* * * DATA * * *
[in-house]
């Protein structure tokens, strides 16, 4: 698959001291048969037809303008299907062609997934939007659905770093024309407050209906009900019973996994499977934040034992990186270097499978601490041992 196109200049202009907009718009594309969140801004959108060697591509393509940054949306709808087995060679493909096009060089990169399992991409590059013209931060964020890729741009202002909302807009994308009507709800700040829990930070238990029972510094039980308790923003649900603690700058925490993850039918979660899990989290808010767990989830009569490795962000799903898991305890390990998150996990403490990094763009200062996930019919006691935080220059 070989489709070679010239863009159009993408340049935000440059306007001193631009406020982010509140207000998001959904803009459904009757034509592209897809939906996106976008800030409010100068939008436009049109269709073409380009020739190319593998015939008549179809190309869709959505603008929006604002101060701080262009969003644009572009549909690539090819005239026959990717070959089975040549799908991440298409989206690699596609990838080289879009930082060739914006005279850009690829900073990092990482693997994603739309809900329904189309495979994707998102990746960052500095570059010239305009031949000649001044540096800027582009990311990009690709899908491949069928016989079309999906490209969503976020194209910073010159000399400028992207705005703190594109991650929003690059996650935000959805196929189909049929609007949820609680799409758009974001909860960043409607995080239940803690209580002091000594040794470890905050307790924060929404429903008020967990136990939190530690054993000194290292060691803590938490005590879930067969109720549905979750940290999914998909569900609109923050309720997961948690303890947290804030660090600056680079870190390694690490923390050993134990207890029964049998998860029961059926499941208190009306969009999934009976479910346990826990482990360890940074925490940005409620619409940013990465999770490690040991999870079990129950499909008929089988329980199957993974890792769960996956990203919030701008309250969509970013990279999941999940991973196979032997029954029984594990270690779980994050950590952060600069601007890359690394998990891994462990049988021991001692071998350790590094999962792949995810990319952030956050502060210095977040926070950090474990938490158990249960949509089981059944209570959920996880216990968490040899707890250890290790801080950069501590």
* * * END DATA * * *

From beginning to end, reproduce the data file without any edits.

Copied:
[in-house]
């Protein structure tokens, strides 16, 4: 698959001291048969037809303008299907062609997934939007659905770093024309407050209906009900019973996994499977934040034992990186270097499978601490041992 196109200049202009907009718009594309969140801004959108060697591509393509940054949306709808087995060679493909096009060089990169399992991409590059013209931060964020890729741009202002909302807009994308009507709800700040829990930070238990029972510094039980308790923003649900603690700058925490993850039918979660899990989290808010767990989830009569490795962000799903898991305890390990998150996990403490990094763009200062996930019919006691935080220059 070989489709070679010239863009159009993408340049935000440059306007001193631009406020982010509140207000998001959904803009459904009757034509592209897809939906996106976008800030409010100068939008436009049109269709073409380009020739190319593998015939008549179809190309869709959505603008929006604002101060701080262009969003644009572009549909690539090819005239026959990717070959089975040549799908991440298409989206690699596609990838080289879009930082060739914006005279850009690829900073990092990482693997994603739309809900329904189309495979994707998102990746960052500095570059010239305009031949000649001044540096800027582009990311990009690709899908491949069928016989079309999906490209969503976020194209910073010159000399400028992207705005703190594109991650929003690059996650935000959805196929189909049929609007949820609680799409758009974001909860960043409607995080239940803690209580002091000594040794470890905050307790924060929404429903008020967990136990939190530690054993000194290292060691803590938490005590879930067969109720549905979750940290999914998909569900609109923050309720997961948690303890947290804030660090600056680079870190390694690490923390050993134990207890029964049998998860029961059926499941208190009306969009999934009976479910346990826990482990360890940074925490940005409620619409940013990465999770490690040991999870079990129950499909008929089988329980199957993974890792769960996956990203919030701008309250969509970013990279999941999940991973196979032997029954029984594990270690779980994050950590952060600069601007890359690394998990891994462990049988021991001692071998350790590094999962792949995810990319952030956050502060210095977040926070950090474990938490158990249960949509089981059944209570959920996880216990968490040899707890250890290790801080950069501590």